Electronic ID scanning delay in WA backed by ALMA for uniform implementation

Headshot of Aidan Smith
Aidan SmithCountryman
Sheep yarded at the Katanning Regional Saleyards.
Camera IconSheep yarded at the Katanning Regional Saleyards. Credit: Zach Relph/Countryman

Industry support for delaying the introduction of electronic ID tag scanning for sheep and goats at saleyards has picked up after the Australian Livestock Markets Association got behind the move by WA to push it out six months.

ALMA president Ken Rogers said the organisation supported State Agriculture Minister Jackie Jarvis’ decision to defer the introduction from January 1, 2025 to July 1, 2025, and requested other States follow suit to ensure a uniform implementation across the country.

“This deferment allows further time to realise a more cost effective and efficient model for the saleyard industry,” Mr Rogers said.

Australian Livestock Markets Association president Ken Rogers.
Camera IconAustralian Livestock Markets Association president Ken Rogers. Credit: Kylie Svensson/supplied

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“Minister Jarvis has listened to the sheep industry and responded in a practical and sympathetic manner,” Mr Rogers said.

“We now urge all the other States to follow this lead and show an understanding of the current issues facing the saleyard and broader sheep and goat industry.”

ALMA has called on the Queensland, New South Wales, South Australian and Tasmanian State governments to also recognise the significant pressures producers, livestock agents and saleyards were facing and defer eiD scanning in saleyards until July 1, 2025.

Ms Jarvis said the changes were in response to “firsthand feedback I’ve received from the WA Sheep and Goat Advisory Committee and a number of sheep producers.”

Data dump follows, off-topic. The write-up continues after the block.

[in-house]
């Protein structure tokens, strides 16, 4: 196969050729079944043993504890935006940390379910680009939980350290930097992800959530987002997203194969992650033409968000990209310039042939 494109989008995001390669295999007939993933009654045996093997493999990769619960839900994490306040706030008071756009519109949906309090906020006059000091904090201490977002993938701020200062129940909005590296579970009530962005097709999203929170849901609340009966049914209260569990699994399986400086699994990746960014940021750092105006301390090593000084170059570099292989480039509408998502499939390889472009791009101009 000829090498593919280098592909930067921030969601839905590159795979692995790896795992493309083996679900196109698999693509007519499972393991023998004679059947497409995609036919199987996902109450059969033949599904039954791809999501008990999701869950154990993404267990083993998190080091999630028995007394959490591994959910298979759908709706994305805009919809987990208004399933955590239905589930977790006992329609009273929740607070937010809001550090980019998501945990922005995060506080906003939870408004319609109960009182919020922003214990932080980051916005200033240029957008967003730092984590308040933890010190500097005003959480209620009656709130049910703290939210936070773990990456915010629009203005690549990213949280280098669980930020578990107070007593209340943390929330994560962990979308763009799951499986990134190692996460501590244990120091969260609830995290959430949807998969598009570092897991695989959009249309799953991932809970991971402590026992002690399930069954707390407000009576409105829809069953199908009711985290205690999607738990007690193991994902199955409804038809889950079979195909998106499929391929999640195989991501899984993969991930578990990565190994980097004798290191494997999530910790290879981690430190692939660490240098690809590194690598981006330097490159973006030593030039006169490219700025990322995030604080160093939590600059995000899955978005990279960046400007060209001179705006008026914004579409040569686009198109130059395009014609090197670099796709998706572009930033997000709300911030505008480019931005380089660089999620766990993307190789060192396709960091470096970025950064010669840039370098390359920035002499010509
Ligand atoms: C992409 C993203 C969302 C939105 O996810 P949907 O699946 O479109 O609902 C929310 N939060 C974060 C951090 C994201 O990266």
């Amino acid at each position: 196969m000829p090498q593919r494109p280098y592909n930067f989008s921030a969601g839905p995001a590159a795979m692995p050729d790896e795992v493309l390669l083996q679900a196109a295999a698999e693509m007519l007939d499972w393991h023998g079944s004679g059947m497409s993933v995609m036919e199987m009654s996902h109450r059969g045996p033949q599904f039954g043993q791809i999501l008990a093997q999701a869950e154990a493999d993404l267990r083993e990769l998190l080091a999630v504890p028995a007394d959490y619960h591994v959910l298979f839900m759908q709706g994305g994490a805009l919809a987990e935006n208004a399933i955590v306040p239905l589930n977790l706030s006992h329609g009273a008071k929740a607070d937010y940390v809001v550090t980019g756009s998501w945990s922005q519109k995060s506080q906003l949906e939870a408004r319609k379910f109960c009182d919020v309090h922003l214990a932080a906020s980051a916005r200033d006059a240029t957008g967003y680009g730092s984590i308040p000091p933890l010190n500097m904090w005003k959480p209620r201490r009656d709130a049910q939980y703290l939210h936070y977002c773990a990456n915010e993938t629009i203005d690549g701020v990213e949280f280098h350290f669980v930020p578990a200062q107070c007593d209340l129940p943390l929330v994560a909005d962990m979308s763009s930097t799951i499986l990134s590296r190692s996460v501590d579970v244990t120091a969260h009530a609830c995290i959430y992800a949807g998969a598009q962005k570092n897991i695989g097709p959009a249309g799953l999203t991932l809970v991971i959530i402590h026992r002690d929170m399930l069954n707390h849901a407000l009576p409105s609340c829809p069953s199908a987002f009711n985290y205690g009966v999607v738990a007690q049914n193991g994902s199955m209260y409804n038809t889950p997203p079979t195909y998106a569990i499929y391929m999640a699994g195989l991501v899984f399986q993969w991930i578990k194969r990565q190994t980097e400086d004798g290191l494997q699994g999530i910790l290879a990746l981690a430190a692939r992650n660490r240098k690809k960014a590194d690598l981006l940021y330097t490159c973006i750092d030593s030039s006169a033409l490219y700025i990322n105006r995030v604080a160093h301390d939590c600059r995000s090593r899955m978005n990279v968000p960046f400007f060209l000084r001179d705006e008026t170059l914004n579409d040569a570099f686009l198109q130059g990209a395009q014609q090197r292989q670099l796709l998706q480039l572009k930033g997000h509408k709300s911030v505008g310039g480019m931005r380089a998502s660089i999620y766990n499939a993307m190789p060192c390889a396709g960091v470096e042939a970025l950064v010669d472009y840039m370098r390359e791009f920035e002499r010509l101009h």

Katanning saleyards manager Rod Bushell.
Camera IconKatanning saleyards manager Rod Bushell. Credit: Shannon Verhagen/Countryman

Katannning saleyards manager Rod Bushell said it was a good decision to push the implementation date back six months because the company contracted to install the new scanners at the yards were based in the Eastern States and had to install systems in NSW, South Australia and WA.

“The work involved is not simple and there’s too much work to be done to have it completed by the deadline,” Mr Bushell said.

“It’s a pretty big job and was always going to be a tight time line.”

He said operations during the sale days at the yards could be a bit tricky during the installation but they would do their best to continue as normal.

Mr Bushell said while there had been some industry opposition to mandatory eID for sheep and goats across the country it would be good for the industry in the case of a foot and mouth disease outbreak, in terms of traceability.

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